Chris Faraone surveys the latest skirmishes in what threatens to become an all out war between Northeastern and the neighborhood it's engulfing.
1. Neighbors complain that students take over neighborhood.
2. Universities propose large housing.
3. Neighbors shoot down new large housing for fear of shadows, among other things.
4. Universities dorms rejected
excuse the added meme.
such as Harvard or BU.....
1) University buys up apartment buildings, houses, and commercial property, to vastly expand their campus
2) Non-student residents forced out of the neighborhood
3) University avoids paying taxes due to exempt status
4) City sees revenue shortfall
5) Minor protests, but generally nobody seems to give a shit.
Northeastern at least pays property taxes on many of its properties which aren't considered the core part of campus and has been trying to build on campus dorms on parking lots or on top of the orange line for years. if it weren't for the neighborhood blocking construction over fears of shadows there wouldn't be many NU students living off campus at this point.
Now if other universities, *cough* BU & Harvard, would do the same and if land banking without development for decades wasn't blatantly allowed......
1) city becomes well known as a difficult place to do anything
2) developers stay away
3) thriving businesses move out for lack of suitable space, and new business won't move in
3) neighborhoods become old people ghettos as post-graduate young people leave town for jobs and the second generation heads for suburbs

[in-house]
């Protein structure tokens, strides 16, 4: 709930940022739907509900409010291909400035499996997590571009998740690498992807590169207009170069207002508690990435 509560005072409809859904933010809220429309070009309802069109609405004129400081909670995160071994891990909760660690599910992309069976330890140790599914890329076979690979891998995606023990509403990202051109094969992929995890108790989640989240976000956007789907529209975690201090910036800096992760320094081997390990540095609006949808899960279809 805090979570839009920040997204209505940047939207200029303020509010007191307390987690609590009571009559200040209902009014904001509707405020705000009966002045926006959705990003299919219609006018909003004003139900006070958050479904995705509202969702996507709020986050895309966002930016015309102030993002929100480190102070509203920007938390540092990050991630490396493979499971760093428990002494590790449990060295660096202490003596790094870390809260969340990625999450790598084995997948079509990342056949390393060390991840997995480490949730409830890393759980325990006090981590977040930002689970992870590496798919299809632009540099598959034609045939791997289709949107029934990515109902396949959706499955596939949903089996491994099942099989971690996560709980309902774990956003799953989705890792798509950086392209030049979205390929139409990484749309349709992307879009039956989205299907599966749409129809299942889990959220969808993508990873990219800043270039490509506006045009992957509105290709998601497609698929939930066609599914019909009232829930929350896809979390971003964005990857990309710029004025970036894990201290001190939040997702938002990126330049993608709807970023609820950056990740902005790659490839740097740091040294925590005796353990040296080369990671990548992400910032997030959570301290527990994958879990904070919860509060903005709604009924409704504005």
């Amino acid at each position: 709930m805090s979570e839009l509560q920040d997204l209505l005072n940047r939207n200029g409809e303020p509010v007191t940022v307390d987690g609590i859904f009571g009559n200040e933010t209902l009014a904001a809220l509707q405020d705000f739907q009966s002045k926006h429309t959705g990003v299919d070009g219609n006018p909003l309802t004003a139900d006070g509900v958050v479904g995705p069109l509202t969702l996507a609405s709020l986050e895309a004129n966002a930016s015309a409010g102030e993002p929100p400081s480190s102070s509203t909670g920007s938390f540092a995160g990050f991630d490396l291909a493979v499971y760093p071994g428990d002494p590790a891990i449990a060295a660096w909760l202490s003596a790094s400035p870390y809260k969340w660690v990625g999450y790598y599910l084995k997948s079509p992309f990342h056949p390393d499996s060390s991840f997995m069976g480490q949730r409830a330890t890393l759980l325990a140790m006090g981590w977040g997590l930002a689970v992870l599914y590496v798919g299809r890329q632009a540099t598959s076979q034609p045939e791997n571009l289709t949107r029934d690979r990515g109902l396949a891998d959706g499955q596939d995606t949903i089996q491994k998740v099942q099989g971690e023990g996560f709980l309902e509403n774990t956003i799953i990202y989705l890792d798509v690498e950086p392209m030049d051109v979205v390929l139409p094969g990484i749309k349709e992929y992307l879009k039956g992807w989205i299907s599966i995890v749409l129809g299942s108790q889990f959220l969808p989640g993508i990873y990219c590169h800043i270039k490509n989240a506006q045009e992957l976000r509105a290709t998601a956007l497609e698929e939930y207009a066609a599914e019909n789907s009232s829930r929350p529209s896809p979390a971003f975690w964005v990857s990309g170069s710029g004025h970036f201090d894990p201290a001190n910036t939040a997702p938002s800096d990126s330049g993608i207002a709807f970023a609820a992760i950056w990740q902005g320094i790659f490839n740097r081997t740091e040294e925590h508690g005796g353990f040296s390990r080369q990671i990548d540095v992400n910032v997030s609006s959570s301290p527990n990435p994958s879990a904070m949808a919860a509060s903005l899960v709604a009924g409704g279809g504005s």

4) universities expand and consolidate their control as the only thriving industry in town
5) older people sell out their properties to absentee landlords who rent to students
6) complaints by older people who haven't sold yet are easily dismissed
7) neighborhood turnover to renters continues without younger people who will stay long-term
8) sinking ship
Uhm.. I can understand the point being made -- the city is a pain in the ass to work with and money gets you far. Exactly how that translates into Boston ending up a sinking ship is a little bit vague. The Universities around here have a LOT of clout and use it with little regard to the neighboring communities (but some regard to to the extent that feel-good pieces for their Alumni magazines are needed).
Actually, Boston is a very desirable place to live which is why despite the economic downturn, many people's property value has remained stead or increased.
Also, what do you have against old people? ...never heard anyone use the phrase 'old people ghettos.' Where are these so-called old people ghettos? Besides, you don't live in Boston, as I believe you've said so yourself, so what do you care if Boston neighborhoods have more 'old people' than young post-grads?
"Actually, Boston is a very desirable place to live which is why despite the economic downturn, many people's property value has remained stead or increased."
Which, in turn, can be attributed to the Universities across the city, which are recession proof.
If Boston lacked its Uni's, and the accompanying life sciences industry, it would be nothing more than Cleveland east.
It's not an all or nothing situation. Northeastern reneged on an agreement with the neighborhood. Should they be allowed to say and do whatever they wish in the community without consequence? Of course not. Compromise is key. Northeastern agreed to a compromise and then went back on the deal. Let's see some accountability. That doesn't mean universities are going to 'poof!' disappear just because residents expect a little integrity.
So an entire city dependent on retirement income, social security, and other forms of federal entitlement assistance is a good thing?